Aborted vs. abortive

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As an adjective, aborted means terminated before completion. Abortive is an adjective meaning (1) failing to cause an intended objective, or (2) causing the termination of a pregnancy. So while abortive and the adjectival aborted share some common ground, there is a subtle distinction: Aborted implies intentional termination, while abortive, in its first sense, implies failure despite earnest effort. In the second sense of abortive, the termination may be either intentional or unintentional.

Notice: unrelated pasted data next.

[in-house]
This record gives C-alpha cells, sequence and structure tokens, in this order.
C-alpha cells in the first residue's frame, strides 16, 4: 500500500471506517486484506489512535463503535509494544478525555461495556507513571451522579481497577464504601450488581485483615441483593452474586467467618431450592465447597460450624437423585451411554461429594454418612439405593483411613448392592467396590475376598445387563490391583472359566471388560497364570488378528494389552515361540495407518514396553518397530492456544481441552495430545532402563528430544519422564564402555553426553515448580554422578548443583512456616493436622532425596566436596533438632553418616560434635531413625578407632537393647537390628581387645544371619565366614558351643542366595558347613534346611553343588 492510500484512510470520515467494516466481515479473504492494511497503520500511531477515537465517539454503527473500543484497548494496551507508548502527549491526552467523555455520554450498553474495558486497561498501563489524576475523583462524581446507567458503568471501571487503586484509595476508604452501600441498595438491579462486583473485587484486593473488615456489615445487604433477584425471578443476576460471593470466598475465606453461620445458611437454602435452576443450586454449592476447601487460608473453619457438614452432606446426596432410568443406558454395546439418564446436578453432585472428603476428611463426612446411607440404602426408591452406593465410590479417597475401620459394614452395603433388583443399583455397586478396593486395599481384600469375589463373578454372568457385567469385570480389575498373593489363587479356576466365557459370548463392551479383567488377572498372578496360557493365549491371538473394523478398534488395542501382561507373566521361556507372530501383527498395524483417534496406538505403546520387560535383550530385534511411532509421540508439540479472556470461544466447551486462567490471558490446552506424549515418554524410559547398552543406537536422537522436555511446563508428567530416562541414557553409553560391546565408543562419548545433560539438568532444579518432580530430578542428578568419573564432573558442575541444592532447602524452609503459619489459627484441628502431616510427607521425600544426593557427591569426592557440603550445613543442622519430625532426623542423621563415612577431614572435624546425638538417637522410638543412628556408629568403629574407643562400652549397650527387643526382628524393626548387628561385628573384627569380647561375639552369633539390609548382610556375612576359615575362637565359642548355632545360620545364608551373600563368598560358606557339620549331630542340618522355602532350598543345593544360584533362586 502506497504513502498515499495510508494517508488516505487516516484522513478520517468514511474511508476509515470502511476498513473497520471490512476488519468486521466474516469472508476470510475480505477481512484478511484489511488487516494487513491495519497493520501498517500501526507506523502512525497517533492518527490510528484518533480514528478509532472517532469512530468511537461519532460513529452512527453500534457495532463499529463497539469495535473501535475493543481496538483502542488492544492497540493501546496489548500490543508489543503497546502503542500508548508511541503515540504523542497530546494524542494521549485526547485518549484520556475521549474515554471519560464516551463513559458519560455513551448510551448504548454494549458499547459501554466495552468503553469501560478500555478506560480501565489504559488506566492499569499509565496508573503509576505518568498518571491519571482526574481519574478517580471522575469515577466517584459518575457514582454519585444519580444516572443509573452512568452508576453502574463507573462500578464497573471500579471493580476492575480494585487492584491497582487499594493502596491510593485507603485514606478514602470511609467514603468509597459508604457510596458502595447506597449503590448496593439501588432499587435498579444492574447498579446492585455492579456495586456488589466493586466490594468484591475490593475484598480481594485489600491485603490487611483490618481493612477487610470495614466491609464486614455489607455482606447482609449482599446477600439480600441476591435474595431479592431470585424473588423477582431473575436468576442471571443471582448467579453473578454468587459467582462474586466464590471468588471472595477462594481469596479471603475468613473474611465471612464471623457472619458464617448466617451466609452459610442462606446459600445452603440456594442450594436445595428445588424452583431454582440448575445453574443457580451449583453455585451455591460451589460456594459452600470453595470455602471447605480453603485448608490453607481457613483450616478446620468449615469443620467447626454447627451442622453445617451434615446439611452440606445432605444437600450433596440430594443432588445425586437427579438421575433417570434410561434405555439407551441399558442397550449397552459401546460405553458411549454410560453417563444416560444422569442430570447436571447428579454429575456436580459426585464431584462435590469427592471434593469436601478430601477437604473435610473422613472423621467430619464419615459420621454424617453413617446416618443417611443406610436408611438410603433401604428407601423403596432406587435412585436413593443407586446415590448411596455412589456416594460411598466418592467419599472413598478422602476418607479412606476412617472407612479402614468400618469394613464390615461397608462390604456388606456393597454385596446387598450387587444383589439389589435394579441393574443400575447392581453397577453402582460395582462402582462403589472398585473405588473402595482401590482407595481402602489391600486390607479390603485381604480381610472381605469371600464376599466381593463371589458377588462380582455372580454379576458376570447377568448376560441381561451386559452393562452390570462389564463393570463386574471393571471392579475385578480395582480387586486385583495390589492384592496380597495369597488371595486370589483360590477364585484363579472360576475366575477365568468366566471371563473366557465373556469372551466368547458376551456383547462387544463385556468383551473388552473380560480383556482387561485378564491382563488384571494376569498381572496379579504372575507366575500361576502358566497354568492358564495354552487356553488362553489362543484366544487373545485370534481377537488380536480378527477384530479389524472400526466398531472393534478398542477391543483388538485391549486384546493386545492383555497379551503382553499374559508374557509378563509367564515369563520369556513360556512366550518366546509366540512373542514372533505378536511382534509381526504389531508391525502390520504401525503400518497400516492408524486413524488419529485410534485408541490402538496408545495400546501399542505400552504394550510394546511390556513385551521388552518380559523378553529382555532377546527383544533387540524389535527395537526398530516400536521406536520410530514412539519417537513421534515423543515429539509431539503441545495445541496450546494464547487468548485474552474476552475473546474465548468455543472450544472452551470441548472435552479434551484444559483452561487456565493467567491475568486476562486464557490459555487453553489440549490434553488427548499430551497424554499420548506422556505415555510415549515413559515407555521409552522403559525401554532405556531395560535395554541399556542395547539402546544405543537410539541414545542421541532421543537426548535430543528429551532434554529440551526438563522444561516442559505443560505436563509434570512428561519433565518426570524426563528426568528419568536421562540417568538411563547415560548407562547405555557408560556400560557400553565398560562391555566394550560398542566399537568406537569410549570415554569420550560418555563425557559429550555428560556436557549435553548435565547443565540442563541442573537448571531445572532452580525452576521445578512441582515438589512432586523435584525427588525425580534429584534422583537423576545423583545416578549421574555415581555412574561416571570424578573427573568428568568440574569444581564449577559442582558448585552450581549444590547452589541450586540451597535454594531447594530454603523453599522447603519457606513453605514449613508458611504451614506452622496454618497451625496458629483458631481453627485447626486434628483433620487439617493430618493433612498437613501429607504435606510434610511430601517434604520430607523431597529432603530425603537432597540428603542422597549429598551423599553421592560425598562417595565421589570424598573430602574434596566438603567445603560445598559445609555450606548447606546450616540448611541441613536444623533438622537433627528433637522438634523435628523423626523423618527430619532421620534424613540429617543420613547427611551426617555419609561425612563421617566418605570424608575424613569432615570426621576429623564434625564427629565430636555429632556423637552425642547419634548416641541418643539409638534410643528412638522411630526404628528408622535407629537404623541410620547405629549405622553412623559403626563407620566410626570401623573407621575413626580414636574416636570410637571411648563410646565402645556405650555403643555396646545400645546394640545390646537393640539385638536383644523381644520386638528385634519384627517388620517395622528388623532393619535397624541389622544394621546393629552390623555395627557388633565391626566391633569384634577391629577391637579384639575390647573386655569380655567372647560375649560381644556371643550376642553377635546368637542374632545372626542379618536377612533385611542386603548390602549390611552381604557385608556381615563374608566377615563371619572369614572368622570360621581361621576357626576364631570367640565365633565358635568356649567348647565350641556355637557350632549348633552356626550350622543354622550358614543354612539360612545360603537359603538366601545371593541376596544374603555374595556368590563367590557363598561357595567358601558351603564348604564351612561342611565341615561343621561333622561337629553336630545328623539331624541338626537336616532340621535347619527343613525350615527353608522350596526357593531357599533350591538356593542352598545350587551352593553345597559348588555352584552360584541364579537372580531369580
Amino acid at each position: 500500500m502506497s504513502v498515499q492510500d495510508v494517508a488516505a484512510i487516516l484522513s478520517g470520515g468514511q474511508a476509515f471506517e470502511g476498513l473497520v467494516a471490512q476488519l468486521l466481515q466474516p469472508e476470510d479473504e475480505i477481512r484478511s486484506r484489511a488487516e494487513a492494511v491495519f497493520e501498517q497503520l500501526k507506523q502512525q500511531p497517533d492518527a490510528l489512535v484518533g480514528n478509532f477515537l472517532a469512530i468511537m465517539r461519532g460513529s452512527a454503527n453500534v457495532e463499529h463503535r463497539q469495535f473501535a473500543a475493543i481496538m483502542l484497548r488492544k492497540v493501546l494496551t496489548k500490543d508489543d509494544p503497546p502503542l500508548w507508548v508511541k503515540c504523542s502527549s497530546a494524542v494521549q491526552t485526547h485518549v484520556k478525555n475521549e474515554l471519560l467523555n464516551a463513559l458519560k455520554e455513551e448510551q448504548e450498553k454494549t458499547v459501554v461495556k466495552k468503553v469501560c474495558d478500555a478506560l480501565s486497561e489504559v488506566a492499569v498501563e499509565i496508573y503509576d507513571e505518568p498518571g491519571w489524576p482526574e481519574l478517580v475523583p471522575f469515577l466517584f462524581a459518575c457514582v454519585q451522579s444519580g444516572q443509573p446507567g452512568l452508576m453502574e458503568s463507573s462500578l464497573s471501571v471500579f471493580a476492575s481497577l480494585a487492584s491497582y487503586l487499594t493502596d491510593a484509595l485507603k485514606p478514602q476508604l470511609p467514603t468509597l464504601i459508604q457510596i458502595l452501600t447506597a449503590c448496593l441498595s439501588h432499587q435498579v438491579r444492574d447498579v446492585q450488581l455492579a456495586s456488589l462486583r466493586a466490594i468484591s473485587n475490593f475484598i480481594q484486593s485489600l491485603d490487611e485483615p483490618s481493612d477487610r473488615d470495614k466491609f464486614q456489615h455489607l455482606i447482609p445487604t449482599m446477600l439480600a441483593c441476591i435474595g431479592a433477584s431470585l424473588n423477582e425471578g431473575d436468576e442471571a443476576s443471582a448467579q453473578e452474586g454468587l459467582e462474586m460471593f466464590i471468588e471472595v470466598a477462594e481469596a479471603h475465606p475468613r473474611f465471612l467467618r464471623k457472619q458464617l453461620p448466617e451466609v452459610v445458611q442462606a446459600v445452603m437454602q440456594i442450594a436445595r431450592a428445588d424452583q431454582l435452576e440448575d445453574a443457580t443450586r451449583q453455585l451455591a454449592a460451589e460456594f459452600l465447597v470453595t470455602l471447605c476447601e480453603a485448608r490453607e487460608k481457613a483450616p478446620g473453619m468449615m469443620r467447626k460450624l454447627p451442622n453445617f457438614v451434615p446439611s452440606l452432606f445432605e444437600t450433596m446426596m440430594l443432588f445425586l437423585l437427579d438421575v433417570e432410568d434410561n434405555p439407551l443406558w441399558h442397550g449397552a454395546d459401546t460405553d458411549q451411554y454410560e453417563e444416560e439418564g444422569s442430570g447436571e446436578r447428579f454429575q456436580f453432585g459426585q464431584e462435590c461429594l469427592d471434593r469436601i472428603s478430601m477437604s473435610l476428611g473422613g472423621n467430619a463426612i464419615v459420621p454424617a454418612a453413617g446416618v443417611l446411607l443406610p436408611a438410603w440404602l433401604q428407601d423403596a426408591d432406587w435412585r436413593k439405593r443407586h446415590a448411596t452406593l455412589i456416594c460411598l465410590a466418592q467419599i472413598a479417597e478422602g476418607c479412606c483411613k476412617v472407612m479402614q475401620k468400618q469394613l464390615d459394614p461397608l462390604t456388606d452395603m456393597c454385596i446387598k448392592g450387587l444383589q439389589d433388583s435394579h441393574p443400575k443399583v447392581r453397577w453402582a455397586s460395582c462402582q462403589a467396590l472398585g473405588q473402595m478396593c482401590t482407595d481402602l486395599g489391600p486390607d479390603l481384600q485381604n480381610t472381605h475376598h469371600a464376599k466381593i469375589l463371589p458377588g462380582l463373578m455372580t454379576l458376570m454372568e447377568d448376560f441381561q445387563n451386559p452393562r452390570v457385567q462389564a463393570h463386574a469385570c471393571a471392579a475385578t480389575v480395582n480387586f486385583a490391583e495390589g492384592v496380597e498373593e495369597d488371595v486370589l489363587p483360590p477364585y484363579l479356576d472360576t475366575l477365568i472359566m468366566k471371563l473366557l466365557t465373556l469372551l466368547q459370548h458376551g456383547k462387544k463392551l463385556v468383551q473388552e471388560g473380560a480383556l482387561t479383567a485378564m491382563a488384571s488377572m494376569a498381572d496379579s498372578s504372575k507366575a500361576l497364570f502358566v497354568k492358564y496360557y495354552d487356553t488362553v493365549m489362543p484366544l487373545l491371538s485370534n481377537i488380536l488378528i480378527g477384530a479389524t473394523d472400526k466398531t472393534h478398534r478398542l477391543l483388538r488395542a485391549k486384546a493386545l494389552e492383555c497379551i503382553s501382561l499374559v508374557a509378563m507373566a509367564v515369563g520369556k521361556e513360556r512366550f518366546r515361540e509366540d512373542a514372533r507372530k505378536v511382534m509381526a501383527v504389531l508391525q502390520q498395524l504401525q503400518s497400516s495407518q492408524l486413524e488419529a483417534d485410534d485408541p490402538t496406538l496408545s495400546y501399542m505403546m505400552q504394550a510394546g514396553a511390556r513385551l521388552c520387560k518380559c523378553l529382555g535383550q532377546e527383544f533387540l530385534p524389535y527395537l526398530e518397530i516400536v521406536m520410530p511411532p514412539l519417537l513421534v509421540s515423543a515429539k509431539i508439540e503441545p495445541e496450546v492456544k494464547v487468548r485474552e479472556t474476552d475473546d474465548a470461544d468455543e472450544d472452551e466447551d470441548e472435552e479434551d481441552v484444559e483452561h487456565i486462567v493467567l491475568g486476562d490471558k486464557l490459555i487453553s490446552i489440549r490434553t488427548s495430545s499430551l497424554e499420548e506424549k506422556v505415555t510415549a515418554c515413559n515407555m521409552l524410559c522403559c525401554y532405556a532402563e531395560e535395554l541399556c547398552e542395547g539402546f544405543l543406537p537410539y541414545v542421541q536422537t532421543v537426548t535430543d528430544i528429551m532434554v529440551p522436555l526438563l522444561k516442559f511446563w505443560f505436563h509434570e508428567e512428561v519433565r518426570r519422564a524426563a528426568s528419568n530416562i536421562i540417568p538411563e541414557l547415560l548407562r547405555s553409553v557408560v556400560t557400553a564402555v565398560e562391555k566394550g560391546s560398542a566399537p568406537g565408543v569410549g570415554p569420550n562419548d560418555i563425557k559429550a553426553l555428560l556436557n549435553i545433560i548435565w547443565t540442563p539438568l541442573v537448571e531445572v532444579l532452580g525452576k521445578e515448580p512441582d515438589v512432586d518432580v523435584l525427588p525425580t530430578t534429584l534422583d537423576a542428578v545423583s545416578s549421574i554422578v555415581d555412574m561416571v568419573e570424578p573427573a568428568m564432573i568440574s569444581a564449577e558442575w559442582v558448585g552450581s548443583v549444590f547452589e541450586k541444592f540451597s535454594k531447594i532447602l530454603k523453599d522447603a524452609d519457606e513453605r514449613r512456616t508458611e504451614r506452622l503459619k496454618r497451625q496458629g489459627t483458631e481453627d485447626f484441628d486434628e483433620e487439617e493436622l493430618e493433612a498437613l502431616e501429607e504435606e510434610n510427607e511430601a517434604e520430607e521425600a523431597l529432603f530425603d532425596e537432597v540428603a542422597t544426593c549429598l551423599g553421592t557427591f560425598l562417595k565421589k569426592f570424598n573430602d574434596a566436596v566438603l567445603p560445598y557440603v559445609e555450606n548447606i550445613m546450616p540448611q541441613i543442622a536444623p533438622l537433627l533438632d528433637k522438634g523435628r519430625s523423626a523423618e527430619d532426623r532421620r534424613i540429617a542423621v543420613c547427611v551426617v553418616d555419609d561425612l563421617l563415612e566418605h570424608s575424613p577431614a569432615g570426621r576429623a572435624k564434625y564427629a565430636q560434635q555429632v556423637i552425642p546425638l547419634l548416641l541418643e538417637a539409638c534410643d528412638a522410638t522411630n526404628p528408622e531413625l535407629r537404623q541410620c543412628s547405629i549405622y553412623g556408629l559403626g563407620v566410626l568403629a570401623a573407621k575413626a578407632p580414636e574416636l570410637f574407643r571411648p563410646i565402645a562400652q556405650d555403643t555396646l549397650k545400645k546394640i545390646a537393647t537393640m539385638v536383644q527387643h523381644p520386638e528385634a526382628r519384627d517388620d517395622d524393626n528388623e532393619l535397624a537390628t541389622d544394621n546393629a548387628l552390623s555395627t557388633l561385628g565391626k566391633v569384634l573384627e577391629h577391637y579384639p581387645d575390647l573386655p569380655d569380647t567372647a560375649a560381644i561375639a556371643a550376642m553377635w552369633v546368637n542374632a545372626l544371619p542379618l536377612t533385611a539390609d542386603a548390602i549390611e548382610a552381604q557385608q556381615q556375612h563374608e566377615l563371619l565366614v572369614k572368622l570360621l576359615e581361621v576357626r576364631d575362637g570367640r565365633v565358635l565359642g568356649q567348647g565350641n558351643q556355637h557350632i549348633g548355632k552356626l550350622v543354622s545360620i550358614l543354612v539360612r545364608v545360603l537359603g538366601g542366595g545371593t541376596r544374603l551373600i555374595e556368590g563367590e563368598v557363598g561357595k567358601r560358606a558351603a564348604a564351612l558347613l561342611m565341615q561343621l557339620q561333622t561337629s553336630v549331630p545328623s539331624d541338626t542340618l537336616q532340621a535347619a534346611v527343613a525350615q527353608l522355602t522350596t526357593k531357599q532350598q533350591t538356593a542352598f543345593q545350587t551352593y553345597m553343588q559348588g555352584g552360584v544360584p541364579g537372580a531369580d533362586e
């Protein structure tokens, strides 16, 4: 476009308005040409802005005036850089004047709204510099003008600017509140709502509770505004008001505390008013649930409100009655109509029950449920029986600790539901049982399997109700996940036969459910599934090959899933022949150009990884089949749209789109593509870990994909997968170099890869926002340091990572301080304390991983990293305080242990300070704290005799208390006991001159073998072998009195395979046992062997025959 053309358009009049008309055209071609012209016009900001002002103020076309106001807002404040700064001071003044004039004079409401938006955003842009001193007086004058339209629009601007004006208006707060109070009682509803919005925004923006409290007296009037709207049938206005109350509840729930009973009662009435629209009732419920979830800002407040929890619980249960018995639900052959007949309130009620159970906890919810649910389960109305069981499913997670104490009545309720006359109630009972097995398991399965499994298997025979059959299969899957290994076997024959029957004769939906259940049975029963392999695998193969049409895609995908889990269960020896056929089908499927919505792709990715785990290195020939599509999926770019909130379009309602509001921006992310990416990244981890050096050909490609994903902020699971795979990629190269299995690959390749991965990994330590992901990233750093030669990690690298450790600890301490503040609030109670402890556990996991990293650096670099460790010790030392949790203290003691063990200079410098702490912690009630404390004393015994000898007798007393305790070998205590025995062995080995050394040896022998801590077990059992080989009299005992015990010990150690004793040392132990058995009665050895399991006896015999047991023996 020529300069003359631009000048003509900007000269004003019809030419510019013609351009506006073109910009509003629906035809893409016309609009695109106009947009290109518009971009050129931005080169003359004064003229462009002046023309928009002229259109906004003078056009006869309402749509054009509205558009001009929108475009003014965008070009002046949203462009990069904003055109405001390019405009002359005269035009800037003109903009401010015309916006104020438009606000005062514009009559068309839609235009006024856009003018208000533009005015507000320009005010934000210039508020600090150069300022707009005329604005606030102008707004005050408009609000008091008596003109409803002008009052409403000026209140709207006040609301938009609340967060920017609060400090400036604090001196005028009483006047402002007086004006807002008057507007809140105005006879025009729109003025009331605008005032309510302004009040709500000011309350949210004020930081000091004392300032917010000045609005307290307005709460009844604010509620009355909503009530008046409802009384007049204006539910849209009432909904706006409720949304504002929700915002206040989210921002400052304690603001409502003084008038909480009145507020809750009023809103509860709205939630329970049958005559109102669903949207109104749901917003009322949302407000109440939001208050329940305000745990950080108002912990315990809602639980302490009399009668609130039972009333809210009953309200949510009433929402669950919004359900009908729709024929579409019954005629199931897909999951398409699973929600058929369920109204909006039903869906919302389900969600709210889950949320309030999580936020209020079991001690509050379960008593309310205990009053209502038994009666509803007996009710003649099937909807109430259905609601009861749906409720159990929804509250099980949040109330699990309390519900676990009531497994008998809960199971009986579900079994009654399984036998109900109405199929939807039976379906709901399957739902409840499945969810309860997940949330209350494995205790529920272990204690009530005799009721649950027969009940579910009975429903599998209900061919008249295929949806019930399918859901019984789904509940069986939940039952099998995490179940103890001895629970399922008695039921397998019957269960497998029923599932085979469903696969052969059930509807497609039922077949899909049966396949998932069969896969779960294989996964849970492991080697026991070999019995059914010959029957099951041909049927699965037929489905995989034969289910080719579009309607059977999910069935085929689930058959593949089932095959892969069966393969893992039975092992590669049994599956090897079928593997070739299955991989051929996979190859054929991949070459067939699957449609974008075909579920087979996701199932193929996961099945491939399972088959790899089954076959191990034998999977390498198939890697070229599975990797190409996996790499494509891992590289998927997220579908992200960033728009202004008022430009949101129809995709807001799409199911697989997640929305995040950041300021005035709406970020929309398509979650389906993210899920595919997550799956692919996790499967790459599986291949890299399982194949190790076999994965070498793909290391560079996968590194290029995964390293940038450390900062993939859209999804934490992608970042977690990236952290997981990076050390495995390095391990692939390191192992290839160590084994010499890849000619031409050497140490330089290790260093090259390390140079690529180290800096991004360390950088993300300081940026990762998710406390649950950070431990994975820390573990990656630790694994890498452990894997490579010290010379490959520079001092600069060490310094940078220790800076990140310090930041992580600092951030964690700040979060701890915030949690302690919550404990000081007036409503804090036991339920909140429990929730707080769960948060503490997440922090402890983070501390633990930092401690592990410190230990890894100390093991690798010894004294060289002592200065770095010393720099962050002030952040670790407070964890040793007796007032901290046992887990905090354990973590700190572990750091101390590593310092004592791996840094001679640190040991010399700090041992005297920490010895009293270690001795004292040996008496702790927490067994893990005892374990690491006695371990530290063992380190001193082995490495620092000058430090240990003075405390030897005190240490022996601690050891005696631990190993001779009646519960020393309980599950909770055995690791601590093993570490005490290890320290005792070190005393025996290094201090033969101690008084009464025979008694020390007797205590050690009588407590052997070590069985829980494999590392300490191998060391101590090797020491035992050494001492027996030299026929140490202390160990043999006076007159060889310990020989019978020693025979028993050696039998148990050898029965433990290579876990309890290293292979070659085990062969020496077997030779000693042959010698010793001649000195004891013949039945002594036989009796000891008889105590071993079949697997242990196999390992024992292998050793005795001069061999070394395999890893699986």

For example, the things described as aborted in these sentences are terminated on purpose:

As we know, President-elect Abraham Lincoln aborted his pre-announced public schedule in Baltimore on February 23, 1861. [Washington Post]

Newt Gingrich’s aborted presidential campaign announcement was prompted by concerns from his legal team . . . [Politico]

And in these examples, the things described as abortive fail unintentionally:

Its members still fearfully remember the bloody punishment they got after backing an abortive coup in 1993. [The Economist]

After an abortive couple of years in Hollywood, he eventually found success on stage in 1935 … [Guardian]

But even though these distinctions are useful, many writers use aborted and abortive interchangeably.